I don't know. I heard he was a person that preferred me over others, but I did not see that.
QUESTION: Are you to blame at all for what happened?
TRUMP: No, not at all. No, I mean, not at all, no. That -- there is no blame.
ZELENY: The president did not say whether he would change his tone and painted himself as the victim.
TRUMP: Well, I think I have been toned down, if you want to know the truth. I could really tone it up, because, as you know, the media has been extremely unfair to me and to the Republican Party.
ZELENY: This morning, even as authorities in New York discovered another package bomb and were closing in on the 56-year-old suspect in South Florida, the president diminished the threat, suggesting the serial bombing attempts were politically inconvenient.
"Republicans are doing so well in early voting and at the polls and now this 'bomb' stuff happens. The momentum greatly slows," the president saying on Twitter, "news not talking politics. Very unfortunate what is going on. Republicans, go out and vote."
While the president put "bomb" in quotation marks, tonight, FBI director Christopher Wray made clear the severity of the threat.
WRAY: These are not hoax devices.
ZELENY: At the Justice Department, forceful words from officials reflecting the assassination attempt oft Obamas, Clintons and other Democratic officials and critics of Trump, but the president, he was airing his grievances in the middle of the night on Twitter.
At 3:14 a.m. writing: "Funny how lowly rated CNN and others can criticize me at will, even blaming me for the current spate of bombs and ridiculously comparing this to September 11 and the Oklahoma City bombing."
While Trump never shies away from calling out Hillary Clinton, Barack Obama, Joe Biden, and others by name.
TRUMP: Lying, crooked Hillary. He is a terrible, terrible president.
With Biden, you go like this, and he goes down.
ZELENY: And he routinely attacks CNN.
TRUMP: You watch the Clinton news network, CNN, it's a joke.
ZELENY: He mentioned none of the targets by name today.
TRUMP: On the packages and devices that have been mailed to high- profile figures throughout our country and a media organization.
ZELENY: Attorney General Jeff Sessions, who's often publicly belittled by the president, said the suspect's partisan leanings appeared to contribute to his actions. He delivered the administration's sternest warning to any copycats.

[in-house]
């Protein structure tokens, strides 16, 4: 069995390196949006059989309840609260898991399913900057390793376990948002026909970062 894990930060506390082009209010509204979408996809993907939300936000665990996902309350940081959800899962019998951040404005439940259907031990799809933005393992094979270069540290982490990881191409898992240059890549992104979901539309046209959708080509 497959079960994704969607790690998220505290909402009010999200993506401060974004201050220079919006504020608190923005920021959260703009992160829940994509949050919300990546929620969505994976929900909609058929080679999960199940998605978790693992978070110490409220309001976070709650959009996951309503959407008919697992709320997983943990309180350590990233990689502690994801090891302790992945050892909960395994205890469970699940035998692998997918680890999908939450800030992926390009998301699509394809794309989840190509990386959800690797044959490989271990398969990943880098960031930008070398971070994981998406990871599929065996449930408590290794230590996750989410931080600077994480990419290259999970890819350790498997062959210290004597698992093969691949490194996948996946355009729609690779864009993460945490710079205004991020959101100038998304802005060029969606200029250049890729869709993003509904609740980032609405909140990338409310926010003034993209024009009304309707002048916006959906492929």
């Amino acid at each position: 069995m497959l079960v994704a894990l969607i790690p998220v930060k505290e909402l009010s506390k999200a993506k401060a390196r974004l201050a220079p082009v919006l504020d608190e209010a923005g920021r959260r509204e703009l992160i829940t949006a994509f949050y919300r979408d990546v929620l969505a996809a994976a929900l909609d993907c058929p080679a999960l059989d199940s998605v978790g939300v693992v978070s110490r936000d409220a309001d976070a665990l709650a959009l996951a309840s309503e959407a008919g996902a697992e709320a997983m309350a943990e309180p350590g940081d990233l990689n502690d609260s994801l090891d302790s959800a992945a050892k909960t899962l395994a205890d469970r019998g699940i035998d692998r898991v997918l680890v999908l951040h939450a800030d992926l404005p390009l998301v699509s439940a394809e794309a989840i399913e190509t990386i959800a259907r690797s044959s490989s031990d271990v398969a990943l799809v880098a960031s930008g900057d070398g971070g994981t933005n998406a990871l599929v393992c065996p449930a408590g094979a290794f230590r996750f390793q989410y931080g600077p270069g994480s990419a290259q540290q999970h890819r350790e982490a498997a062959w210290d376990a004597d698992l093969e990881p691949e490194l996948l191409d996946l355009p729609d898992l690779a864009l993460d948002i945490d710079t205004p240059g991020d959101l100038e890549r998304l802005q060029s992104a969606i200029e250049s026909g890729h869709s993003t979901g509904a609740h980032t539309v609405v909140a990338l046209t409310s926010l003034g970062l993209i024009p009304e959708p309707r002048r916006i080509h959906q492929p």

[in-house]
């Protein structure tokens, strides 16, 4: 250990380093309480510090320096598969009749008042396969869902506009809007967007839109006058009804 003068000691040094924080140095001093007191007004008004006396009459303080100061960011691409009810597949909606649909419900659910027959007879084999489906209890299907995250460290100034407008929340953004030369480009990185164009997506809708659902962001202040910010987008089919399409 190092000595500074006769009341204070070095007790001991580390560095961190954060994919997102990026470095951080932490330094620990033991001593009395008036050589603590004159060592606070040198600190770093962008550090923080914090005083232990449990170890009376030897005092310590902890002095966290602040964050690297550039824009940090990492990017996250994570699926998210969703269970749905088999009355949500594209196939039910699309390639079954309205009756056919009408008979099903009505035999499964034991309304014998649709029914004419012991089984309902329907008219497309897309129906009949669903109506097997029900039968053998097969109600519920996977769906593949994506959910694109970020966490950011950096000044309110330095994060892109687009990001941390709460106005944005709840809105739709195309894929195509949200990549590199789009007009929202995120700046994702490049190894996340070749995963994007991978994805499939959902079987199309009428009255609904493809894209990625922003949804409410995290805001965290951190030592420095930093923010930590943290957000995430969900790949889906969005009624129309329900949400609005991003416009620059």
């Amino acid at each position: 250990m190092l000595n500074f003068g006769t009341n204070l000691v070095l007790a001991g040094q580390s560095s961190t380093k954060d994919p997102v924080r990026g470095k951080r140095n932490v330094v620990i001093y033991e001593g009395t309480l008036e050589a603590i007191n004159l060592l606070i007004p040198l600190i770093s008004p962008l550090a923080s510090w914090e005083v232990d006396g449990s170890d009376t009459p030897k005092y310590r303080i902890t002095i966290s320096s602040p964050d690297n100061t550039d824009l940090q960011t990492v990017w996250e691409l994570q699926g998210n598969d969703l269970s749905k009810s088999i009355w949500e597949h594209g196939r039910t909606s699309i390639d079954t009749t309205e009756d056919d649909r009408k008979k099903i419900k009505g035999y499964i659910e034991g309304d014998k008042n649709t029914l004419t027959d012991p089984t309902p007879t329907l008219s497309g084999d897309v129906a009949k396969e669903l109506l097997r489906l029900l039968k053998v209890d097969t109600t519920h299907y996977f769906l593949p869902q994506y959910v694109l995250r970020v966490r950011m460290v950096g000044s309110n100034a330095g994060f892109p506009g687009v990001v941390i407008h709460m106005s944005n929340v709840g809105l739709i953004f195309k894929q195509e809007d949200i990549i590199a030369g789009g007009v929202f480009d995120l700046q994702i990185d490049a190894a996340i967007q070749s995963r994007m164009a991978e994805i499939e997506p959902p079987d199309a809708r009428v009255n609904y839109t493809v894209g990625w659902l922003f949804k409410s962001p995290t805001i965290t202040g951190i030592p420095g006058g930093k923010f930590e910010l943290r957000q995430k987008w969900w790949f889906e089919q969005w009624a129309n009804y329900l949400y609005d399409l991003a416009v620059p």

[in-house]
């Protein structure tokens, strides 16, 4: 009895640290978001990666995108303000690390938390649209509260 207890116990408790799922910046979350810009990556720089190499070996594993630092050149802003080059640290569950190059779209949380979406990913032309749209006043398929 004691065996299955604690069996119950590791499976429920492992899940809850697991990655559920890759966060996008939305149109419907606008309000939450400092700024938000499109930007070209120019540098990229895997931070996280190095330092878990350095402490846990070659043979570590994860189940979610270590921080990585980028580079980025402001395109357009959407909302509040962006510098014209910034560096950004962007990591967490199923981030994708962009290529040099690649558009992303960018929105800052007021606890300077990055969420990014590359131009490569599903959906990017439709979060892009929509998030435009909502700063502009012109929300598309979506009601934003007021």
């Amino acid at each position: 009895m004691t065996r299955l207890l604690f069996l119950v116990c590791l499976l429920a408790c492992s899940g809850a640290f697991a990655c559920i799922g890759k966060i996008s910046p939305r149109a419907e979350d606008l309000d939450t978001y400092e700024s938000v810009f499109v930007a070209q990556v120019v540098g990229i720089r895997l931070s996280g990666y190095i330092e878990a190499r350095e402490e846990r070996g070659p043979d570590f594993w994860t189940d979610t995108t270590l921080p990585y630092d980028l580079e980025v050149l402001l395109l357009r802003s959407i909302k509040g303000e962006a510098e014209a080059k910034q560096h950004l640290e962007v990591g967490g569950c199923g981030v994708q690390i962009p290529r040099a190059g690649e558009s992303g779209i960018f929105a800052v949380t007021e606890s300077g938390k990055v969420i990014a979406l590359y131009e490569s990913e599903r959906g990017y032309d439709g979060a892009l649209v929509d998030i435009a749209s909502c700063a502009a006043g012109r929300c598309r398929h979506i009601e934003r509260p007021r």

JEFF SESSIONS, U.S. ATTORNEY GENERAL: This is a law and order administration. We will not tolerate such lawlessness, especially not political violence.
ZELENY: Now, some of the strongest words today from the administration were indeed coming from the Justice Department, calling out exactly what this is, political violence, and saying it was partisan in nature. Now, the president has not gone nearly that far. But, Wolf, the
question is tonight, when the president arrives here in Charlotte, which he is scheduled to do within the hour, what tone will he take in the final 11 days of the midterm election campaign? He seems much more interested in talking about that.
He believes all of this, this week has slowed the Republican sort of drive, if you will, and their spirit going into the midterm elections. He said they need to get their energy back. So, Wolf, tonight, here in Charlotte, in this arena, which is already filling up -- holds about 8,000 people or so -- he's campaigning for a House seat.
That's how targeted his campaigning is. We will see what tone he takes, if he addresses this at all -- Wolf.
BLITZER: We're told Air Force One has now landed in Charlotte. So get ready over there, Jeff. The president will be heading over to that rally fairly soon, Jeff Zeleny reporting for us.
Joining us now, CNN senior legal analyst former U.S. attorney Preet Bharara.
Preet, thanks so much for joining us.
BLITZER: Let me get your initial reaction.
Is this an open-and-shut case?
PREET BHARARA, CNN SENIOR LEGAL ANALYST: Well, nothing in life is an open-and-shut case really. Fingerprint analysis is really good. It's not infallible, and it sounds like they have a clear match with respect to one of the IEDs.
There was also -- according to the statements made today by Chris Wray and what I read in the criminal complaint, there's the possibility of a DNA match. It doesn't seem that that's fully nailed down yet. But, yes, there's a lot of circumstantial evidence. You have the fingerprint connection.
I'm anxious to hear and understand what the results of a search warrant that was executed today yield. The report that I saw said there was a residence associated with the defendant that was searched. Ordinarily, as we have been hearing over the last few days from lots and lots of experts, and in my own experience, you might find bomb- making materials of a similar sort.
You might find envelopes. You might find labels. You might find stamps that link him further to these activities. And then I also heard that he's been living in his van that had all this -- the political -- politically charged stickers on them. And you would expect to find things in that van as well that connect him to these various bombs that were sent.